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He was born in Valenciennes (France) in 1884.
He grew up in Nancy, where his father Jules was a contractor in public works.
He arrived in Indochina at the very beginning of the 20th century and remained there between 1905 and 1920.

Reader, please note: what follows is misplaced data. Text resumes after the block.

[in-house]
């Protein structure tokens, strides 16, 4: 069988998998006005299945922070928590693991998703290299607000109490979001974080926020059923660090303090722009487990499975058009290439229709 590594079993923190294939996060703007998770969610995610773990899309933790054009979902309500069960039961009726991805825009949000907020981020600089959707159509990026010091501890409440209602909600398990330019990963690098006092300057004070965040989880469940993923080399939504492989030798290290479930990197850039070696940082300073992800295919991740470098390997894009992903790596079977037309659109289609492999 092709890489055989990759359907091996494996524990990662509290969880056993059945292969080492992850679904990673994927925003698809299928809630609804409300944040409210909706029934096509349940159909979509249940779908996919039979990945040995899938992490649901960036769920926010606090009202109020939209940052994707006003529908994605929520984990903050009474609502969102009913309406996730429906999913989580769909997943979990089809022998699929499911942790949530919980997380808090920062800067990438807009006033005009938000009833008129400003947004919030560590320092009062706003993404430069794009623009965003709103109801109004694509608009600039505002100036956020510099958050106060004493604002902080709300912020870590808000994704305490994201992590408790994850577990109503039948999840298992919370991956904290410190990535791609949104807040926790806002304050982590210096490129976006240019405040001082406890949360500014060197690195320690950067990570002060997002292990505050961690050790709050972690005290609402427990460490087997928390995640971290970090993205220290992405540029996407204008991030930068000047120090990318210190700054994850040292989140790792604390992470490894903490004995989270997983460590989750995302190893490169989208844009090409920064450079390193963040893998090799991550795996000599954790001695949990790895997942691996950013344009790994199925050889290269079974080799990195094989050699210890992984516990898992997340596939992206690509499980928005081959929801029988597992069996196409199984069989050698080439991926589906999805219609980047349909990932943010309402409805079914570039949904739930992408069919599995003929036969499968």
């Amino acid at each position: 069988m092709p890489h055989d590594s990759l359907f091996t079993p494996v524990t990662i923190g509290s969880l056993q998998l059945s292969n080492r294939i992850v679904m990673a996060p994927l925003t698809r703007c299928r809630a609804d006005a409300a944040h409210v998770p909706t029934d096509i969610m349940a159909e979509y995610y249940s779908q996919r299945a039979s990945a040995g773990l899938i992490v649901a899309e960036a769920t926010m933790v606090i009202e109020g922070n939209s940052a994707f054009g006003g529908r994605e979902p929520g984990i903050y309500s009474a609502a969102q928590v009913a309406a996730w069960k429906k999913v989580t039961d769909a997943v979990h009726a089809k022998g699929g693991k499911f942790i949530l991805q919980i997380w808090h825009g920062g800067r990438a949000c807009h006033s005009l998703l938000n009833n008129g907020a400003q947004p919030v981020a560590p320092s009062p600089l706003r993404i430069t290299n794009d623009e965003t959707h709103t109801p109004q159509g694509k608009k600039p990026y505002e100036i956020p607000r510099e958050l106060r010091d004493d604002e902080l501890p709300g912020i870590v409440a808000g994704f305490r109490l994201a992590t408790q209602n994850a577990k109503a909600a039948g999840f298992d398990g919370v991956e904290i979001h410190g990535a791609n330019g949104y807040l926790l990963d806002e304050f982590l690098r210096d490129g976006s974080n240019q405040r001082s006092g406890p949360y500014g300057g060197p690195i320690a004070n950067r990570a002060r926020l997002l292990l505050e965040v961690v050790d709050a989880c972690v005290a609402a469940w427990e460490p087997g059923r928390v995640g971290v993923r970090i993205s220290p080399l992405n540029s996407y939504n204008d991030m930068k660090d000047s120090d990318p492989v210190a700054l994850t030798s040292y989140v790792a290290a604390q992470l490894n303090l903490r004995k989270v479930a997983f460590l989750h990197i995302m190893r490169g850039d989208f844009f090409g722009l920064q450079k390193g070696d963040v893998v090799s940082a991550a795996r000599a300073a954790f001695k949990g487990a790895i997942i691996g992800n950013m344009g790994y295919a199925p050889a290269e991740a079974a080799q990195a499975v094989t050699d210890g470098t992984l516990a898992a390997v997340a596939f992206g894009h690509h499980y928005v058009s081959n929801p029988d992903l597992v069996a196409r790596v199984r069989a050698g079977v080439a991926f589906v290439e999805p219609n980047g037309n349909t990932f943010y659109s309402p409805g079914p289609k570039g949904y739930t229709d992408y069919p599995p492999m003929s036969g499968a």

In 1910, he was Chargé de Mission to the Governor General of Indochina. Also attached to the Ecole Française d'Extrême-Orient, he studied vernacular art and published a number of papers, including Les Ouvriers d'Art au Tonkin in 1913 and a report on the fourth expedition of the French Artistic Friendship-annamite in 1914. In 1922 he published a reference book on Decorative Arts in Tonkin. At the same time, he developed as an enlightened amateur a real career as a draughtsman, painter and engraver. He returned to France in the early 1920s, he exhibited at the salons (Nancy, Paris 1928 and 1929...) his landscapes of Lorraine, the Pyrenees, views of Paris, from the Midi to Villefranche-sur-mer or Saint-Tropez as well as some memories of Extrême-Orient. He also painted some beautiful views of Italy. In 1922 he received the Grand Prix at the colonial exhibition in Marseilles. Out of competition at the Paris Decorative Arts exhibition in 1925, he collaborated with the architect of the Indochina Pavilion and created a set of furniture. He died in 1952 at the age of 68, leaving behind an important collection of pictorial works. His workshop was successfully dispersed in February 2017 by the artist’s descendants.

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